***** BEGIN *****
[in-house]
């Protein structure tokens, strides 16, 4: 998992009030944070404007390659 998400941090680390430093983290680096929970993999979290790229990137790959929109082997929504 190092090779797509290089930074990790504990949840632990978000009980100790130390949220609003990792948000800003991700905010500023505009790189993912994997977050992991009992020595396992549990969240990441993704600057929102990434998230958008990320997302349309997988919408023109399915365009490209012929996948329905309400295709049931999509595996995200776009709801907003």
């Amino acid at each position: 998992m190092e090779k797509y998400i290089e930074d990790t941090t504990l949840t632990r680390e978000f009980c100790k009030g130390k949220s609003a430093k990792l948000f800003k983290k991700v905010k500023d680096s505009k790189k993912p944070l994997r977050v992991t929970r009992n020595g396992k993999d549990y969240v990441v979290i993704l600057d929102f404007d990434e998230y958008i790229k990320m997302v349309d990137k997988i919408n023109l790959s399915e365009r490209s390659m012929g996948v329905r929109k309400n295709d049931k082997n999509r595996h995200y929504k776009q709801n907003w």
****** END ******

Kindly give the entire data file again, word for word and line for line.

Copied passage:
[in-house]
């Protein structure tokens, strides 16, 4: 998992009030944070404007390659 998400941090680390430093983290680096929970993999979290790229990137790959929109082997929504 190092090779797509290089930074990790504990949840632990978000009980100790130390949220609003990792948000800003991700905010500023505009790189993912994997977050992991009992020595396992549990969240990441993704600057929102990434998230958008990320997302349309997988919408023109399915365009490209012929996948329905309400295709049931999509595996995200776009709801907003």
């Amino acid at each position: 998992m190092e090779k797509y998400i290089e930074d990790t941090t504990l949840t632990r680390e978000f009980c100790k009030g130390k949220s609003a430093k990792l948000f800003k983290k991700v905010k500023d680096s505009k790189k993912p944070l994997r977050v992991t929970r009992n020595g396992k993999d549990y969240v990441v979290i993704l600057d929102f404007d990434e998230y958008i790229k990320m997302v349309d990137k997988i919408n023109l790959s399915e365009r490209s390659m012929g996948v329905r929109k309400n295709d049931k082997n999509r595996h995200y929504k776009q709801n907003w």